Having said all that, there were elements of truth in it, particularly the point of an oversupply of these places despite the looming squeeze on the discretionry dollar worldwide. I'm sure that restaurants would not be the only type of businesses that can fail to adequatly check their intended markets.

It has been well reported that the fast food chains are enjoying record ptofits as a result of this But I think that this is a real shame, not that one business iis doing better tghan another, but the fact that people still cannot see that cheap food alternatives dont always have to be of the high salt-fat-sugar kind of takewaway.

The other point that I find hard to swallow is his notion of 'all we want is a trattoria' to stagger home from. That food is not the most important reason why we eat out & too many chefs lose sight of this.
These are all valid point to him. It might suggest that views with suspicion the craft of food & the notion that it might sometimes, not always be about expression in the kitchen.
True, most food is is not about this but without the innovators in life where would all the great leaps & bounds be taken. It would be a very monotonous culinary landscape if we were all to stick to just what we know all the time just because it works.

I think this journo is drawing a very long bow to suggest that these restaurants are going bust because they have dared to put stuff on the menu & charge accordingly, that most punters dont understand.

To me, he is saying if they kept it all simple & recognizable they'd be right.


The chef he mentioned whom is facing a fiscal crisis, Anthony Worrel Thompson, has for years been involved with eateries of the lower middling, places that do a very healthy trade in tried & trusted dishes. He's suffering doing exactly the type of food that this person says we should all be doing.

The intricacies & mysteries of why one plavce succeeds over another have been pondered since the first doors were opened to serve food.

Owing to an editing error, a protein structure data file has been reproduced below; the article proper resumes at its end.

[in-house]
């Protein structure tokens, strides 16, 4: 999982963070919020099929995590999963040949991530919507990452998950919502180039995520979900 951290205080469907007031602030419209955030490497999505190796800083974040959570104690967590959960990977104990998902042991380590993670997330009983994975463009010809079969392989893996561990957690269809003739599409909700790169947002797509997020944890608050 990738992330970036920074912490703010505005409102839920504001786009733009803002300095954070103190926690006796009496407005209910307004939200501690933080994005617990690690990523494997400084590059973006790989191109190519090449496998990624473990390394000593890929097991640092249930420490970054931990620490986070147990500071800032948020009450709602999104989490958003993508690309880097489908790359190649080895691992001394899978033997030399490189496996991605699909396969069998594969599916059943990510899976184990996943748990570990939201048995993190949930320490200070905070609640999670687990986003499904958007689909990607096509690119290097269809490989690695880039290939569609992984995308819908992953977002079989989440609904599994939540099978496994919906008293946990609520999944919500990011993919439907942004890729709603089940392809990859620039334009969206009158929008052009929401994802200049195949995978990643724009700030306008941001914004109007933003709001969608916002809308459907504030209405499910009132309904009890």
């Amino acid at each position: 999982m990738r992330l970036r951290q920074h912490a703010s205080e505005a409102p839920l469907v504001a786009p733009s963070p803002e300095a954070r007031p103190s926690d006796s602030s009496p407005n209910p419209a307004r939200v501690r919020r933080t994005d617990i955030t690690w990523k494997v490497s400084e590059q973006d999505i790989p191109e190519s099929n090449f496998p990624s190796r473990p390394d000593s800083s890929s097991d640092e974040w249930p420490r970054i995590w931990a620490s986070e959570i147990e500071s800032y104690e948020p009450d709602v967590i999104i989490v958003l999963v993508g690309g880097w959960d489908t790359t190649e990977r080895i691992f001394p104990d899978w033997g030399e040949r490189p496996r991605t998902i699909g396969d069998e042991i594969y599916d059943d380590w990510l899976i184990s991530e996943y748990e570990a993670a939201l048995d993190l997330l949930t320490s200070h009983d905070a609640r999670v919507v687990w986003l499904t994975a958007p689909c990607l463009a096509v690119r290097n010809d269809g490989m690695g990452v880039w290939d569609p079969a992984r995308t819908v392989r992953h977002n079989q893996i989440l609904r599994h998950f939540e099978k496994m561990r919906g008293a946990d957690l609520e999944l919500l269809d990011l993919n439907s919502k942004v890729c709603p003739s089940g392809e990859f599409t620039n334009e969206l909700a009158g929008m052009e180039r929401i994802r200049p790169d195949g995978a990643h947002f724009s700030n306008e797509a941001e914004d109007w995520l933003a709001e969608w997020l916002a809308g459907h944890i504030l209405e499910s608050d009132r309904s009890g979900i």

We all have our favourites & theories but to this day not one single person has come up with that elusive ingredient that garauntees success.

sir grumpy said...

I think anon and Steve are on the money. Steve knows that in Britain they either seem to have top end or bottom.
Excepting London. get outside of London and it can be quite scary unless you opt for curry or fish and chips. These are fine but NOT all the time.
There is a dearth of the small cafe place we enjoy so much in Oz.
Me and the missus had lunch at the Smith Street Store today and it was hard to imagine that place in the back-drags of Liverpool or Birmingham, Glasgow etc.
It was a simple meal, toasted croissants (ham and cheese) a good cuppa black for me, green tea (leaves not bags) for the missus.
I had a nice little cake and the missus LOVED her muesli cake.
The girls were pleasant and fun and it was just nice.
My last visit to the UK found me in places that looked fine from the outside but inside were serving the usual greasy pies, soggy veg and caterer pack cakes. Cheap white bread and MARGE.
One of the anons will have a go at me for this...but I have to say the pricers were bloody steep.
The better places we tried had some awful service too. But that piece newspaper was a fascinating read nonetheless and a reminder that we have to steer clear of the Top END/BOTTOM END trap.
I also had a nice little feed at the regenerating Oyster Cove Hotel a couple of weeks ago. There were seven of us and not a complaint about the grub, the welcome or the service. And Stella on tap too.
Good on you guys.

Anonymous said...

I have to say its a great little cafe. Great ambiance and the food was to die for. Kep up the good work.
satisfied customer